Report: Slow growth ahead in Midwest, Plains
OMAHA, Neb. -- Slow economic growth is likely in nine Midwestern and Plains states in the months ahead because low crop and energy prices are hurting business in the region, according to a monthly report released Monday.
OMAHA, Neb. - Slow economic growth is likely in nine Midwestern and Plains states in the months ahead because low crop and energy prices are hurting business in the region, according to a monthly report released Monday.
The survey of business leaders conducted by Creighton University showed an overall economic index for the region of 51.3 in November. That's down from October's 51.8 and barely above the neutral score of 50.
"While I still expect positive growth, it will be down from the same period for 2013. North Dakota and Oklahoma are experiencing the negative influence of sharply lower energy prices, while the remaining seven states are experiencing the negative impacts of much weaker crop prices," said Creighton University economist Ernie Goss, who oversees the survey.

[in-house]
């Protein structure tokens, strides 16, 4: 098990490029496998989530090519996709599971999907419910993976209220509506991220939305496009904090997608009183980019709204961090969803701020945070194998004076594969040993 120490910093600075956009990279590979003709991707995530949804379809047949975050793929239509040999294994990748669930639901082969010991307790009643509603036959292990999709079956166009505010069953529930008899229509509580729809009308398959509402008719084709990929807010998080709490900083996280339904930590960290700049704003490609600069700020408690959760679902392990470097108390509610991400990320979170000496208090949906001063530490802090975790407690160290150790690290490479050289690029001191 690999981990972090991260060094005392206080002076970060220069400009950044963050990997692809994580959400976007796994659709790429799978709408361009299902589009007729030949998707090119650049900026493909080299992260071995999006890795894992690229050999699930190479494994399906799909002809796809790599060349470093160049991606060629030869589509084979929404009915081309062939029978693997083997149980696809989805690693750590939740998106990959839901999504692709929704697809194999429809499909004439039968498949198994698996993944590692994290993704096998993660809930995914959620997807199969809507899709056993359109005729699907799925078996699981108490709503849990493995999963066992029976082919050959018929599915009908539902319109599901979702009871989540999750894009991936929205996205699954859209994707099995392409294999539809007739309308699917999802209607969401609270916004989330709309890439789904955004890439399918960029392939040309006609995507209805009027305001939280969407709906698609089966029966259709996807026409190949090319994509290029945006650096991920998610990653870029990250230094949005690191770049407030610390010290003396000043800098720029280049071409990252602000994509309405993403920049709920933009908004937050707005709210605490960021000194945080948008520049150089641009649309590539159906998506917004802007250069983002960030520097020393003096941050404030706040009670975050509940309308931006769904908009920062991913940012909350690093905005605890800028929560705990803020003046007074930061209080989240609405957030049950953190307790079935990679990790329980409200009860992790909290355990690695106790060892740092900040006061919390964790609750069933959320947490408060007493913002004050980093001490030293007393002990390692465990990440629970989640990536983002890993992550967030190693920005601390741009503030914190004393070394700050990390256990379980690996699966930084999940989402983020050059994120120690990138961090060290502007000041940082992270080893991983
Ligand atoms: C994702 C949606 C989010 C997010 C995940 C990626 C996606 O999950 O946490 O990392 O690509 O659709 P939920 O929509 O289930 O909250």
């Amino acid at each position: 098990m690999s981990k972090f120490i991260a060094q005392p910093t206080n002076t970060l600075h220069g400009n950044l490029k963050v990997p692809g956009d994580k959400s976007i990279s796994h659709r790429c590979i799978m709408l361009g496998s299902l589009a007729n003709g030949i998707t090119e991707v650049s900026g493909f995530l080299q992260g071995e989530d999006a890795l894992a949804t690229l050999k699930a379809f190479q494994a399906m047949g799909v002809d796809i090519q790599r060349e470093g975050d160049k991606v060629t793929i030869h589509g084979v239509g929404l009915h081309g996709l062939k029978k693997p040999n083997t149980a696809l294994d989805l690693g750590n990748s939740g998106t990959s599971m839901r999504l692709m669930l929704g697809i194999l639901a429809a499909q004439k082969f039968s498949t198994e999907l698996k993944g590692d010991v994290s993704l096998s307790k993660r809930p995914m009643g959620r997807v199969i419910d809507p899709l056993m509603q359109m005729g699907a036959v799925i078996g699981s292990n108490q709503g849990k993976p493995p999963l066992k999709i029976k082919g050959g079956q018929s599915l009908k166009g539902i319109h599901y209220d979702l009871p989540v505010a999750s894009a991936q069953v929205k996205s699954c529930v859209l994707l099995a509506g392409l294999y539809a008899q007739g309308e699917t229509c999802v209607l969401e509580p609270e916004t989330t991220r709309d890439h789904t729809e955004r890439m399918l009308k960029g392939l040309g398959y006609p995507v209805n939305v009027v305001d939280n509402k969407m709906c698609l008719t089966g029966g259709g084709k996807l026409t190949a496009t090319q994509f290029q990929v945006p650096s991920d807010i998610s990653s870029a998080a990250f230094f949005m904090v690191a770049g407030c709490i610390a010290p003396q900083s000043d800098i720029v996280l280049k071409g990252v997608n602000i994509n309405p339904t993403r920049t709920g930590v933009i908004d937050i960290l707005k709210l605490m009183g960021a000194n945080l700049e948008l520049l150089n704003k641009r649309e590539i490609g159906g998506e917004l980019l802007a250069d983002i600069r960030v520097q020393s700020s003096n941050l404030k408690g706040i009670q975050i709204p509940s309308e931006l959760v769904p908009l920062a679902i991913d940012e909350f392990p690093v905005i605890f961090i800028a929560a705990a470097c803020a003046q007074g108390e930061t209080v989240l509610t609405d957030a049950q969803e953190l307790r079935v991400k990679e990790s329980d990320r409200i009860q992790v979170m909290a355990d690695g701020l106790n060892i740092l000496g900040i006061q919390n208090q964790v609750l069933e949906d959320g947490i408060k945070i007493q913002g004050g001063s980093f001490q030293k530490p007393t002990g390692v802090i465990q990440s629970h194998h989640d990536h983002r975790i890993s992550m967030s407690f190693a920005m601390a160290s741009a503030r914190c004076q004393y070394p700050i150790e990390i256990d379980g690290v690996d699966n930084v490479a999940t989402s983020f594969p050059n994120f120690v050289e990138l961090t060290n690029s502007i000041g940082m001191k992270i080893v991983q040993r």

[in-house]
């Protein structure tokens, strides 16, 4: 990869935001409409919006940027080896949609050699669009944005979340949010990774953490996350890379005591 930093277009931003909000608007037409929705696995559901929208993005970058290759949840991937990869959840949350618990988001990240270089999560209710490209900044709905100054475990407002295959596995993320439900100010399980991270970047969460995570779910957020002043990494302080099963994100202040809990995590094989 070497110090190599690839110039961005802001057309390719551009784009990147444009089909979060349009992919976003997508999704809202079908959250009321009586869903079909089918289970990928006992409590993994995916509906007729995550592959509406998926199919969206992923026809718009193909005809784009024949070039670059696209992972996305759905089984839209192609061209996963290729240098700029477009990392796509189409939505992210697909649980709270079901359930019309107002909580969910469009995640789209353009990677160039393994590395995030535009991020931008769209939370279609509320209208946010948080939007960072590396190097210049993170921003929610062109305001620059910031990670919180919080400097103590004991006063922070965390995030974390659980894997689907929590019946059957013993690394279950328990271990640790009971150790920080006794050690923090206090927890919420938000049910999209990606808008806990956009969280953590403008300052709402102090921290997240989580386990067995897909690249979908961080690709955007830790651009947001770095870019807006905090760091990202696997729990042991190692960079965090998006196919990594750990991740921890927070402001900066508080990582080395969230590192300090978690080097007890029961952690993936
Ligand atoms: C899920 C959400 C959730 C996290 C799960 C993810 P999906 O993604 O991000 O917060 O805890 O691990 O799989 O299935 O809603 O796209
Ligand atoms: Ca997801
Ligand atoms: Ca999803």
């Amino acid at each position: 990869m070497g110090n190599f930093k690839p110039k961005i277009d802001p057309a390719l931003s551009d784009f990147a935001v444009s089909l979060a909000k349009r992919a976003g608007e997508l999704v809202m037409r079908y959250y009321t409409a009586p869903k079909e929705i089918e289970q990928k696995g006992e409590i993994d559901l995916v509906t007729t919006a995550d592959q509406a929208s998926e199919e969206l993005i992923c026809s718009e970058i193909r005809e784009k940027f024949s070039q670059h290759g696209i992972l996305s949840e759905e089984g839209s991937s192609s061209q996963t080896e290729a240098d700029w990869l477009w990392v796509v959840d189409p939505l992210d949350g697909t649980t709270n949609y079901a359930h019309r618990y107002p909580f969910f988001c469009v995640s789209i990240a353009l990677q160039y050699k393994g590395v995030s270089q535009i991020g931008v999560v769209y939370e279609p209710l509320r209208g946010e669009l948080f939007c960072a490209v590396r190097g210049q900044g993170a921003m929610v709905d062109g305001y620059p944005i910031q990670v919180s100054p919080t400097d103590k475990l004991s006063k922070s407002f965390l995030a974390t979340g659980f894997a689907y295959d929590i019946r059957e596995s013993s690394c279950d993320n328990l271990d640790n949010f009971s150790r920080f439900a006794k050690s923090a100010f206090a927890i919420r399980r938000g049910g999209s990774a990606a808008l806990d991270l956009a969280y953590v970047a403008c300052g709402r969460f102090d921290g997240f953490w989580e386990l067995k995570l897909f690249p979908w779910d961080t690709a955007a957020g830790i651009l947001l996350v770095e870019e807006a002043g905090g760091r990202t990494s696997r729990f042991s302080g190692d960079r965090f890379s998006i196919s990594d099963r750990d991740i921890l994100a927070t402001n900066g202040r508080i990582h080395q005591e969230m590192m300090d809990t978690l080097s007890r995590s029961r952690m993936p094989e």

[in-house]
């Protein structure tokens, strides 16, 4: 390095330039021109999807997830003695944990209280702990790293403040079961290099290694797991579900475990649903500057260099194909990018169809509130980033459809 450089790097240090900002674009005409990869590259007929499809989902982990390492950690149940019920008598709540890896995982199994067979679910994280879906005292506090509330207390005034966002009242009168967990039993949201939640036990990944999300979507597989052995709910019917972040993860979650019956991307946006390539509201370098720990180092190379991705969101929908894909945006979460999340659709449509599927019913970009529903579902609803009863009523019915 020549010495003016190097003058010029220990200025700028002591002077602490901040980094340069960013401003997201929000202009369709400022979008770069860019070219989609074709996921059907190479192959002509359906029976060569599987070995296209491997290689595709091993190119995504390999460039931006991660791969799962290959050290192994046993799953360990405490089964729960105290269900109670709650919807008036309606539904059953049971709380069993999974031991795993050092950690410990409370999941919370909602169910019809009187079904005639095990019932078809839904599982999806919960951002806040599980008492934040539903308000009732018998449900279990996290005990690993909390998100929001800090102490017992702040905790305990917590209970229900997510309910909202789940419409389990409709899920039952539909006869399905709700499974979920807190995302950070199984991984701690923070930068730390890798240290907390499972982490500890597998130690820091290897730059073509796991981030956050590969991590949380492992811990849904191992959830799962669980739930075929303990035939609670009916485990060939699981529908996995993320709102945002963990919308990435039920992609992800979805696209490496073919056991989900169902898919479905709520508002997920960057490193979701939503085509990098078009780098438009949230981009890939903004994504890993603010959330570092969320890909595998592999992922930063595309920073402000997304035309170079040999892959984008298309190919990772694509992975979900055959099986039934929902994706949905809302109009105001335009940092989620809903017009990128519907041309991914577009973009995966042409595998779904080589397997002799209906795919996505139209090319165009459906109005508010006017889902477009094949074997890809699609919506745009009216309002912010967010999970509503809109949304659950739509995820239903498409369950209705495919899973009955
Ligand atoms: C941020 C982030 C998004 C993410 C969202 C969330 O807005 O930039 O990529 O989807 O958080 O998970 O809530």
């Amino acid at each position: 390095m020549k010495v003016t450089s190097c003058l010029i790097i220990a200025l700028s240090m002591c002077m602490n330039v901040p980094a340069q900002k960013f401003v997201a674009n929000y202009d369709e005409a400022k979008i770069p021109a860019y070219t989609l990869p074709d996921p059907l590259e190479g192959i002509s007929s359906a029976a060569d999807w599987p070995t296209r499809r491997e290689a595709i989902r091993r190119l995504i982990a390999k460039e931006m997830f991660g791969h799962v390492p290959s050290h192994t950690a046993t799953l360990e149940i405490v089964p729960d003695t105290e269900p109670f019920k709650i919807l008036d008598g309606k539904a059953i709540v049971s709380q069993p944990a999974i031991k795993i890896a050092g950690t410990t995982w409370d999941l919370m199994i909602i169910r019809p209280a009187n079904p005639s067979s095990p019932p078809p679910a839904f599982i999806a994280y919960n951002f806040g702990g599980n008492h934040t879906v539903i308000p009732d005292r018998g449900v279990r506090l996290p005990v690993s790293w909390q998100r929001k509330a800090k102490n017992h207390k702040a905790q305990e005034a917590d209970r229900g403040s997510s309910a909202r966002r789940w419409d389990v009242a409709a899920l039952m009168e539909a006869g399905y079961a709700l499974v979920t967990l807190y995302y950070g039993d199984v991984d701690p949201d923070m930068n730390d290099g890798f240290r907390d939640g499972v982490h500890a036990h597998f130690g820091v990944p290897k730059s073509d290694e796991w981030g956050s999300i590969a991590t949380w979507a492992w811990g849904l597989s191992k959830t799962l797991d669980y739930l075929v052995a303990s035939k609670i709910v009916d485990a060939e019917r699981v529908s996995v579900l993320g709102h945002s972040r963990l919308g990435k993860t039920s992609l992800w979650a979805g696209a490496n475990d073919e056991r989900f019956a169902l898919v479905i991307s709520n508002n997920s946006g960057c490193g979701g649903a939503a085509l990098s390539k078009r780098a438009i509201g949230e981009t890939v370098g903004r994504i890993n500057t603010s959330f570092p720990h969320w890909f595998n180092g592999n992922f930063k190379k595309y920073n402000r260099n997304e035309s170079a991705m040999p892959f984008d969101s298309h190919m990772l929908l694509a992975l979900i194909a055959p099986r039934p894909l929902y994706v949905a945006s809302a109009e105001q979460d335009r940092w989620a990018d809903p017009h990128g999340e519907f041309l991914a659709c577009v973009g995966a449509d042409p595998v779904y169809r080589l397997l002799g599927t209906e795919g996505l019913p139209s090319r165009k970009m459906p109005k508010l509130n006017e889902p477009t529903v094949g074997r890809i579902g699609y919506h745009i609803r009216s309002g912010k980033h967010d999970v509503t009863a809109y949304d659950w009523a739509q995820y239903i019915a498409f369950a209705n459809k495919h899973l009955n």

The survey covers Arkansas, Iowa, Kansas, Minnesota, Missouri, Nebraska, North Dakota, Oklahoma and South Dakota.
The survey results from supply managers are compiled into a collection of indexes ranging from zero to 100. Survey organizers say any score above 50 suggests economic growth, while a score below that suggests decline.
Business leaders remain optimistic about their prospects over the next six months. The confidence index improved to 61.5 in November from October's 61.2.
"Business optimism supported by improvements in the national labor market and cheaper fuel costs more than offset pessimism from weaker economic conditions in the regional energy and agriculture sectors," Goss said.
The employment index improved to 49.4 in November from 43.1, but it remained in negative territory.
The prices-paid index, which tracks the cost of raw materials and supplies, declined to its lowest level since July 2012 when it hit 56.4 in November. Goss said the stronger dollar combined with weaker global demand has kept inflation pressures down.
The inventory index climbed to 52.8 in November from 51.4 the previous month as supply managers added to their inventories of raw materials and supplies.
Other components of the November index were:
- Export orders improved to 57, from October's 48.8.
- Imports declined to 51, from 52.9.
- New orders fell to 50.7 from 53.6.
- The production or sales index declined to 52.2, from 55.
- Delivery speed of raw materials decreased to 51.4 from 56.